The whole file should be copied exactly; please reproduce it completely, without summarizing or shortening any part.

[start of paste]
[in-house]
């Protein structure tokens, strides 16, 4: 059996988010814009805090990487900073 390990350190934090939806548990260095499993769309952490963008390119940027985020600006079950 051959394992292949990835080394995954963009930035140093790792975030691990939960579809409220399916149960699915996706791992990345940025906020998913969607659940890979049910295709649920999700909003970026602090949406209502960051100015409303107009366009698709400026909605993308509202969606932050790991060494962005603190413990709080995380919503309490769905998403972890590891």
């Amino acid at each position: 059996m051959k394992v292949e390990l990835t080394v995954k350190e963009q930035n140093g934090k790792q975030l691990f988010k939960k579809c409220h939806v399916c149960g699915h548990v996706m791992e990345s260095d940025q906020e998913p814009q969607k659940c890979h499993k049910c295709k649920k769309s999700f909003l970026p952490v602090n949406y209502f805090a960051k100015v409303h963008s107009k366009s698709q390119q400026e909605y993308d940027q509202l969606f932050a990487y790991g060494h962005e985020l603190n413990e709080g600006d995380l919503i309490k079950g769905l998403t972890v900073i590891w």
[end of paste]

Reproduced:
[in-house]
């Protein structure tokens, strides 16, 4: 059996988010814009805090990487900073 390990350190934090939806548990260095499993769309952490963008390119940027985020600006079950 051959394992292949990835080394995954963009930035140093790792975030691990939960579809409220399916149960699915996706791992990345940025906020998913969607659940890979049910295709649920999700909003970026602090949406209502960051100015409303107009366009698709400026909605993308509202969606932050790991060494962005603190413990709080995380919503309490769905998403972890590891």
């Amino acid at each position: 059996m051959k394992v292949e390990l990835t080394v995954k350190e963009q930035n140093g934090k790792q975030l691990f988010k939960k579809c409220h939806v399916c149960g699915h548990v996706m791992e990345s260095d940025q906020e998913p814009q969607k659940c890979h499993k049910c295709k649920k769309s999700f909003l970026p952490v602090n949406y209502f805090a960051k100015v409303h963008s107009k366009s698709q390119q400026e909605y993308d940027q509202l969606f932050a990487y790991g060494h962005e985020l603190n413990e709080g600006d995380l919503i309490k079950g769905l998403t972890v900073i590891w």